Madisound, the DIY supplier of transducers and speaker building supplies, was there, showing off the LXmini again. I just built a pair of them from kit with sponsorship by Madisound, miniDSP, and Linkwitz Lab, and reviewed them and produced a built video, all linked in the build thread. The result is a reference-grade pair of speakers that can really sing!

I got so distracted talking to Adam that I forgot about taking photos, so here is a picture of my pair in the back yard.


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The two-way system is a point source, so the soundstage may seem compressed vertically. But the LXmini make up for that in their ability to deliver very precise imaging and a wide, deep soundstage, plus lots of inner detail.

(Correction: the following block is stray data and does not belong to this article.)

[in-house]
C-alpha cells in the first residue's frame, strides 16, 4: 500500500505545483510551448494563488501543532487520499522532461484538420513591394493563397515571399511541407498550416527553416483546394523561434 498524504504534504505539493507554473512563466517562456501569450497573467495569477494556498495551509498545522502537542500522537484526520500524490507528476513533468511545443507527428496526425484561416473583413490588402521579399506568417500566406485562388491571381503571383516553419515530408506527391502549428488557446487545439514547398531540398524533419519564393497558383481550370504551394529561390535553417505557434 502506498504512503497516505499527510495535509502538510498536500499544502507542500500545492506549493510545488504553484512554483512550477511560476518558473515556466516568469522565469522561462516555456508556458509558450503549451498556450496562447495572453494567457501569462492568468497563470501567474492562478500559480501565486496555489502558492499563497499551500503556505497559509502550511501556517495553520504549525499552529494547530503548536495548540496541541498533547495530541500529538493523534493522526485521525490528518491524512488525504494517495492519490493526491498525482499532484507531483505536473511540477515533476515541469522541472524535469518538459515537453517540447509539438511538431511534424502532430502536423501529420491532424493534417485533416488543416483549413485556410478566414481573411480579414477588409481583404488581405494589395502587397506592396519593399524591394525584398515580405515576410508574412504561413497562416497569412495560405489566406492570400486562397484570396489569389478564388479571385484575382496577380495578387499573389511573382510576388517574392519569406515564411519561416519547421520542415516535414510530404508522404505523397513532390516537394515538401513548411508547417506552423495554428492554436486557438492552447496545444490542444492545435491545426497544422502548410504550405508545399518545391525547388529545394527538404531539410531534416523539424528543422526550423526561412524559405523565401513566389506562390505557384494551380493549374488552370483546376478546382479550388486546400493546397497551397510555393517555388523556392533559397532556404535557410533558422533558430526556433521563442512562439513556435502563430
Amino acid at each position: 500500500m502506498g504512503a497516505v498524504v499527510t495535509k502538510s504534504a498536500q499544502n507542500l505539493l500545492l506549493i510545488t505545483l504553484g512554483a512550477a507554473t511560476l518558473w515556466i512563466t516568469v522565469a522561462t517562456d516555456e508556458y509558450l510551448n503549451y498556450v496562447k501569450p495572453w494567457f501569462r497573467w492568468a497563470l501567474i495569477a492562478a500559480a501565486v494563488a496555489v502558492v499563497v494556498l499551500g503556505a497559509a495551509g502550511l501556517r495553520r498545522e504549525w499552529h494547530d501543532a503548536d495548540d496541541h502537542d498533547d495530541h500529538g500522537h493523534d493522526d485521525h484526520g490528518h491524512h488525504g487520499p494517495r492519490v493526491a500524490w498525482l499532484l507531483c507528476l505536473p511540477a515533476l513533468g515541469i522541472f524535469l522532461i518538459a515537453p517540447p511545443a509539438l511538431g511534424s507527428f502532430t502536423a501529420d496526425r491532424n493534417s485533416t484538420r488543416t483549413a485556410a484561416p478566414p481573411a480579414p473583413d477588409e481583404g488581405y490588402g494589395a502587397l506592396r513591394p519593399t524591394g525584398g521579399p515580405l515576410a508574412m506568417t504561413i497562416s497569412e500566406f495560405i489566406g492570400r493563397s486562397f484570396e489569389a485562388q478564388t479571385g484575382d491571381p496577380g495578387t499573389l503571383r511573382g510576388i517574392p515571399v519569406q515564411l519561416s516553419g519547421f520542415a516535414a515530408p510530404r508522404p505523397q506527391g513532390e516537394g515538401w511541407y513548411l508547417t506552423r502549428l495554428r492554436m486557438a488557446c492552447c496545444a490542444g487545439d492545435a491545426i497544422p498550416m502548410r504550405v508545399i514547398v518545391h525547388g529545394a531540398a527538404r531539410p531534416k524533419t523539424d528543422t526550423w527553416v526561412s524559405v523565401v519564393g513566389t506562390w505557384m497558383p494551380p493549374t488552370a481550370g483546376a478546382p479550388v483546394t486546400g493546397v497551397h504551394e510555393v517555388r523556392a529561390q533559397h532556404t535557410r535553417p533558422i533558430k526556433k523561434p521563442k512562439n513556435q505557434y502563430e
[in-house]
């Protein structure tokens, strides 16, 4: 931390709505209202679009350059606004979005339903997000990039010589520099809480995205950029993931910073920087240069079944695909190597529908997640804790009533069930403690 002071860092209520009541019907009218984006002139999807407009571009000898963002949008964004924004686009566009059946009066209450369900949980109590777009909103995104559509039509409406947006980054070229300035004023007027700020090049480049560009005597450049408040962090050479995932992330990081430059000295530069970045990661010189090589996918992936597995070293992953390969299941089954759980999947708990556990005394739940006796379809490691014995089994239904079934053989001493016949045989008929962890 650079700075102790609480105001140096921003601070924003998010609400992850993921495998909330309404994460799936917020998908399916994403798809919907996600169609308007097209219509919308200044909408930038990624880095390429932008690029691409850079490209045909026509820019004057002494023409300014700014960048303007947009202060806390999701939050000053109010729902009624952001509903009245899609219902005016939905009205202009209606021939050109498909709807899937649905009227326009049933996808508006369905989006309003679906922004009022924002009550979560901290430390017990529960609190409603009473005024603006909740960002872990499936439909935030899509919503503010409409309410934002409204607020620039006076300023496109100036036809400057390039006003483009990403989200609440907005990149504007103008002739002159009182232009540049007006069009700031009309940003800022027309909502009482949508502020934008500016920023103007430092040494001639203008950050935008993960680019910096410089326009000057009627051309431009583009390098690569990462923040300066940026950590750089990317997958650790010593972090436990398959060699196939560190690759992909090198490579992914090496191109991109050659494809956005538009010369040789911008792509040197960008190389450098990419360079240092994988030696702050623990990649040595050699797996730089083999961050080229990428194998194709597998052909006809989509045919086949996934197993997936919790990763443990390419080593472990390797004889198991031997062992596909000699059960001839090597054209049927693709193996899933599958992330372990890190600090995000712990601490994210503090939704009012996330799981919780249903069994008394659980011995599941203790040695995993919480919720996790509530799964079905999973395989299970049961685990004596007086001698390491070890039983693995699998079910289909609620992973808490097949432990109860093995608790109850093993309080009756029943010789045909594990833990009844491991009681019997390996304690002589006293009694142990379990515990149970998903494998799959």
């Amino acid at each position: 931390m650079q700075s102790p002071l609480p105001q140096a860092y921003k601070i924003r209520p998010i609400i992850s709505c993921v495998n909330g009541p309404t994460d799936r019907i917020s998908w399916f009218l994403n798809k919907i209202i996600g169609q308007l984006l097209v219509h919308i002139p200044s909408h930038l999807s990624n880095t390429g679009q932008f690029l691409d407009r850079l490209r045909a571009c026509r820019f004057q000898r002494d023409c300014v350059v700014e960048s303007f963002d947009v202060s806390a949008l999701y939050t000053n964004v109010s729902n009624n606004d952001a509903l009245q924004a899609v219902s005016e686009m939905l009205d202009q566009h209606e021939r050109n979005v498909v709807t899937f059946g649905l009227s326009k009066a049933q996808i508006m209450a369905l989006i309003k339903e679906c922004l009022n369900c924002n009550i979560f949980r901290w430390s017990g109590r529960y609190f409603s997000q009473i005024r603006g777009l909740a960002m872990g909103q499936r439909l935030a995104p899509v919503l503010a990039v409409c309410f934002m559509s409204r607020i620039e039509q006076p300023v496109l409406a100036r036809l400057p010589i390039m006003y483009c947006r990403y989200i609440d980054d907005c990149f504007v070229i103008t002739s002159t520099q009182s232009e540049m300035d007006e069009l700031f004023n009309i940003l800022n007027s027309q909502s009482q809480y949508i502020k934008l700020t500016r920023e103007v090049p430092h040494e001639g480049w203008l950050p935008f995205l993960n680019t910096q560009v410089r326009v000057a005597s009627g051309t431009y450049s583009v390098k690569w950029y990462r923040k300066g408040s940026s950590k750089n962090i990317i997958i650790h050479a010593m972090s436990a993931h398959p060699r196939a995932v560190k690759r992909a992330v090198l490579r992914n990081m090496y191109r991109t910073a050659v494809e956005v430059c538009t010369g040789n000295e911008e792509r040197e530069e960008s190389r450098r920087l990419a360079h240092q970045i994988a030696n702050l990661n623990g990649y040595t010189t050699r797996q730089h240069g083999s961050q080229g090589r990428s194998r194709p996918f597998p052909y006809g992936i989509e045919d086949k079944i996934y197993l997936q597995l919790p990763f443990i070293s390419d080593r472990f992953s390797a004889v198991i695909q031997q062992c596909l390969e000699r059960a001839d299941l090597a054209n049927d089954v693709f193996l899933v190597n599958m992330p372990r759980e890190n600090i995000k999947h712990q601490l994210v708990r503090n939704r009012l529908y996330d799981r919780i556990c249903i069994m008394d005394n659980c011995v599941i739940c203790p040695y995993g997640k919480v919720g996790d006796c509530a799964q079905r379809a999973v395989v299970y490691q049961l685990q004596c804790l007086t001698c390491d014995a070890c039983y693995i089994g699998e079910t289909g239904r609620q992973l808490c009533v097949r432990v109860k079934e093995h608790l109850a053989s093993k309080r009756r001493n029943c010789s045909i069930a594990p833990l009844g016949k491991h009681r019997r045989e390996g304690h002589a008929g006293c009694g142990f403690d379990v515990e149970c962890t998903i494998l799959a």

Dennis' impressions - I left my coat in another room and made a mad dash up a few floors to retrieve it before the dash to the airport! Passing by, I decided the Madisound room is a "must hear", so another dash was made inside for a quick listen. My final stop before leaving the show...

This is my third or fourth time hearing the LXmini, including Wayne's pair pictured above. I concur, this is a reference grade speaker, one that is untouched by anything in or near it's price range for soundstage and imaging capabilities.

Here are a few Madisound room pics... and good job on your DIY LXminis, Wayne!


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In my closing post, I'd like to thank my buddy, Wayne Myers. For each show, he sets up our travel arrangements, gets our rooms and press passes organized and kicks off great starting posts for everyone to enjoy. He is a fun travel companion and a great conversationalist, both with audio and "world saving" topics.

A special thanks to AVS Senior Writer Mark Henninger for organizing the collaboration between sister forums, his wonderful video and photography production and his companionship as we traveled from room to room, sampling the best gear that audio manufacturers brought to bear.